Serbia and Montenegro - Political background
After World War I the Serbian kingdom joined with the kingdom of Montenegro and the Austro-Hungarian lands inhabited by Slovenes, Croats, Slavic Muslims and Serbs. A new state of South Slavs (Yugoslavia) was formed, ruled by an authoritarian Serbian king and dominated by Serbia. When World War II broke out, the Axis powers dismembered Yugoslavia. Much of the territory of Serbia and Montenegro was divided among neighboring German allies.
Following World War II, with the victory of Josip Broz Tito's Communist partisans over the Germans and the local forces loyal to the Serbian king, a new country was formed, with six constituent republics. Tito became the nation's president in 1953 and had himself declared president for life under a revised Constitution ten years later. After Tito's death in 1980, Yugoslavia adopted a rotating presidency to defuse tensions between its multiple ethnic groups, but these tensions ultimately resulted in the breakup of the country and declarations of independence by the constituent republics of Croatia, Slovenia, Macedonia, and Bosnia and Herzegovina, leaving a "rump Yugoslavia" composed solely of Serbia and Montenegro. In 1992 these two republics proclaimed a new Federal Republic of Yugoslavia.
Hostilities in the region continued into the 1990s. In October 1995, peace talks sponsored by the U.S. government and held in Dayton, Ohio, resulted in the Dayton peace accord, signed by the presidents of Serbia, Croatia, and Bosnia. The terms called for an end to the fighting in Bosnia, and the installation of 60,000 United Nations (UN) peace-keeping troops. But the accord did not bring peace, and sporadic fighting continued throughout the region. The major flare-up in the succeeding years was the Kosovo crisis of 1998–99, resulting from the persecution and forced expulsion of the majority Albanian population in the province of Kosovo triggered international intervention, with intensive bombing of Serbia by North Atlantic Treaty Organization (NATO) forces in the spring of 1999. After 78 days of bombing, the Yugoslav generals signed an agreement with the NATO generals for the withdrawal of Serbian troops from Kosovo. Peacekeeping forces from NATO remained in Kosovo as of 2003. Meanwhile, the International War Crimes Tribunal of the United Nations, based in The Hague, Netherlands, brought charges against Serb generals and Bosnian leaders involved in atrocities against Albanians in Kosovo. Yugoslav president Slobodan Miloševic was indicted for his role in the Kosovo atrocities in 1999; other indictments later included war crimes carried out in Bosnia and Herzegovina from 1992–95. He called for presidential elections early, in October 2000; in balloting that was followed by charges of manipulation by Miloševic's camp and massive public demonstrations, Vojislav Koštunica won the presidency. Miloševic's trial in The Hague began in February 2002.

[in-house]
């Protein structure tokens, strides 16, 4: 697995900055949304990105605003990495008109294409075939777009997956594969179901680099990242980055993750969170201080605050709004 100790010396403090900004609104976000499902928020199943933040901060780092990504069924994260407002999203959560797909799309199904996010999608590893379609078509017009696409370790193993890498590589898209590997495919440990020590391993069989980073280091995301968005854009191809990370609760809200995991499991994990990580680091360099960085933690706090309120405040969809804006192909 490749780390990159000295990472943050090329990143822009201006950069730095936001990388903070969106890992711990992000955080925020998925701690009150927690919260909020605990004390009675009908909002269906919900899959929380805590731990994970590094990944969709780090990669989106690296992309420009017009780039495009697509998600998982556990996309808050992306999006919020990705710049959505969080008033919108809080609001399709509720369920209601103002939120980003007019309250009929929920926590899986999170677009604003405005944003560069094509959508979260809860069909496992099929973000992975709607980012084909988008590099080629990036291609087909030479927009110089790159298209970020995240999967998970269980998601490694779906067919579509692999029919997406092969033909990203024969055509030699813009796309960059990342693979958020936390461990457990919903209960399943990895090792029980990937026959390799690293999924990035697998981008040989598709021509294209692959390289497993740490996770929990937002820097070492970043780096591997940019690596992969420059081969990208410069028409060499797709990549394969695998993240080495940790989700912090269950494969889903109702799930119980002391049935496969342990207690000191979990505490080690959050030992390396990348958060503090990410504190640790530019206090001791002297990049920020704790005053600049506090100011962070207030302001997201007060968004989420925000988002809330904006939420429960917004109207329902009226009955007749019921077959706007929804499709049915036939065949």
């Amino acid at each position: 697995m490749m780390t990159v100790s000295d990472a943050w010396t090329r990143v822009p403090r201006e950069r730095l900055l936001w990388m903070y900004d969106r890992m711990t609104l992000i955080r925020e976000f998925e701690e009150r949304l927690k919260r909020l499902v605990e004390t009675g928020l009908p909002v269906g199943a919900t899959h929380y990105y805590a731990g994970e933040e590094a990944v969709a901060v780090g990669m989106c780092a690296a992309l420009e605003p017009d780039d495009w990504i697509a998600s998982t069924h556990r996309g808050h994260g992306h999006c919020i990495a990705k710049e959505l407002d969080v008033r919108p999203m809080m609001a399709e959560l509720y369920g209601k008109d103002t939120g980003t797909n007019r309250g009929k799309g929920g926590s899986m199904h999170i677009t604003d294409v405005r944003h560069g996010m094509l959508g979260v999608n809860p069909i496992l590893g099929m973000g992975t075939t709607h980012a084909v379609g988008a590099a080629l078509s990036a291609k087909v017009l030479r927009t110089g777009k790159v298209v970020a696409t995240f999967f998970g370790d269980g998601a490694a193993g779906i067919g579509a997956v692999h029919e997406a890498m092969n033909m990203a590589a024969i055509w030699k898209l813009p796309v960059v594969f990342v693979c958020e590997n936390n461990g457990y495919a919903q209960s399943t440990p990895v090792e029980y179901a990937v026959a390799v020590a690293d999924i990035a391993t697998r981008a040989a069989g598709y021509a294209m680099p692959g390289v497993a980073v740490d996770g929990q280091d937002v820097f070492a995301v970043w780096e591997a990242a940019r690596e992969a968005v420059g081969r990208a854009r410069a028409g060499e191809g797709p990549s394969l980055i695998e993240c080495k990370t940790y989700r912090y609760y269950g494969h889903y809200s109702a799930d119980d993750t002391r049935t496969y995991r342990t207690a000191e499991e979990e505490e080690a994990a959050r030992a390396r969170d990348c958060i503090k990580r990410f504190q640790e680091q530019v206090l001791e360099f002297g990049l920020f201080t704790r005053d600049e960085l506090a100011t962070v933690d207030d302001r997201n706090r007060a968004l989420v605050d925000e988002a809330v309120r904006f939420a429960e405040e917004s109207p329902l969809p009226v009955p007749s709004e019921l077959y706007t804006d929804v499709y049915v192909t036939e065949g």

In March 2002, the Republic of Serbia and the Republic of Montenegro consigned the Federal Republic of Yugoslavia to history and created the loose federation "Serbia and Montenegro" on 4 February 2003. Both republics share defense and foreign policies, but maintain separate economies, currencies (the dinar for Serbia and the euro for Montenegro), and customs services for the immediate future. Each republic has its own president and parliament, with a central 126-member Parliament located in Belgrade (Serbia sends 91 members to Parliament, and Montenegro sends 35). The president of the union is elected by Parliament for a four-year term, and nominates members of the Council of Ministers. The president also appoints the prime minister. The Constitution of Serbia and Montenegro allows each of the two republics to hold independence referendums in 2006.
On 7 March 2003, Svetozar Marovic was elected the first president of Serbia and Montenegro.